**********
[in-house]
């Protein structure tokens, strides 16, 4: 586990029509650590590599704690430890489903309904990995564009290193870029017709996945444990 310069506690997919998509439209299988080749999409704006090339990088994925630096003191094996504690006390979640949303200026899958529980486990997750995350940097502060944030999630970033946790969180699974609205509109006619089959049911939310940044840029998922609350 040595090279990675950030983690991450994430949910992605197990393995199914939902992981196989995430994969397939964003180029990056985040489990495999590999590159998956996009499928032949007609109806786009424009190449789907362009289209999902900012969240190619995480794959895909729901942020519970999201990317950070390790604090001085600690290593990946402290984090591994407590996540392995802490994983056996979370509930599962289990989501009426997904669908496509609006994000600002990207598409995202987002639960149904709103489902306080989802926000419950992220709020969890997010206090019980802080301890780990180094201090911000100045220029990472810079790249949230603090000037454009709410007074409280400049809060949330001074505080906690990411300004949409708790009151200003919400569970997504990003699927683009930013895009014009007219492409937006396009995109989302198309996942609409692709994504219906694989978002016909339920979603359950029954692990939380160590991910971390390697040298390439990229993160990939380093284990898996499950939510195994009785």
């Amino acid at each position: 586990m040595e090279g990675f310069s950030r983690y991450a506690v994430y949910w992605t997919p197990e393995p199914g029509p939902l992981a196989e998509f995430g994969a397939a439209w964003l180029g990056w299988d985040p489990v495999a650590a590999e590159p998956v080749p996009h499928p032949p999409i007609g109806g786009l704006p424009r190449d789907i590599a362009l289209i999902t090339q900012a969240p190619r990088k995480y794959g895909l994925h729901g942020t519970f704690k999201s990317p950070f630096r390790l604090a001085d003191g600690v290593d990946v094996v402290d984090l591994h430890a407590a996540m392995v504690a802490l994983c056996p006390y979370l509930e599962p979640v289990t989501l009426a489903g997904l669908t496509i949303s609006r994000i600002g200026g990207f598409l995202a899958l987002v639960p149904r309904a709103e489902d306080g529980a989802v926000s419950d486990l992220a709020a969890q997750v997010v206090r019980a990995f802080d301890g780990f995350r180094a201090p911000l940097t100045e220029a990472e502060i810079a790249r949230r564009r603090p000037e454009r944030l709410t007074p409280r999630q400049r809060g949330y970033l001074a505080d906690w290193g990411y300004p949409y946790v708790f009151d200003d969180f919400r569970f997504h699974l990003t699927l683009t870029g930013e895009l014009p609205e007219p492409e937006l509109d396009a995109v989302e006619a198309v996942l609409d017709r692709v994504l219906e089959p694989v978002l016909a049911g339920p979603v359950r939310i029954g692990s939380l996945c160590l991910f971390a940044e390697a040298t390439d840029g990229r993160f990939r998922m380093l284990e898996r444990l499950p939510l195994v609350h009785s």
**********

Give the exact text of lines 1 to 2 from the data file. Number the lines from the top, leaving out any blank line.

[in-house]
């Protein structure tokens, strides 16, 4: 586990029509650590590599704690430890489903309904990995564009290193870029017709996945444990 310069506690997919998509439209299988080749999409704006090339990088994925630096003191094996504690006390979640949303200026899958529980486990997750995350940097502060944030999630970033946790969180699974609205509109006619089959049911939310940044840029998922609350 040595090279990675950030983690991450994430949910992605197990393995199914939902992981196989995430994969397939964003180029990056985040489990495999590999590159998956996009499928032949007609109806786009424009190449789907362009289209999902900012969240190619995480794959895909729901942020519970999201990317950070390790604090001085600690290593990946402290984090591994407590996540392995802490994983056996979370509930599962289990989501009426997904669908496509609006994000600002990207598409995202987002639960149904709103489902306080989802926000419950992220709020969890997010206090019980802080301890780990180094201090911000100045220029990472810079790249949230603090000037454009709410007074409280400049809060949330001074505080906690990411300004949409708790009151200003919400569970997504990003699927683009930013895009014009007219492409937006396009995109989302198309996942609409692709994504219906694989978002016909339920979603359950029954692990939380160590991910971390390697040298390439990229993160990939380093284990898996499950939510195994009785």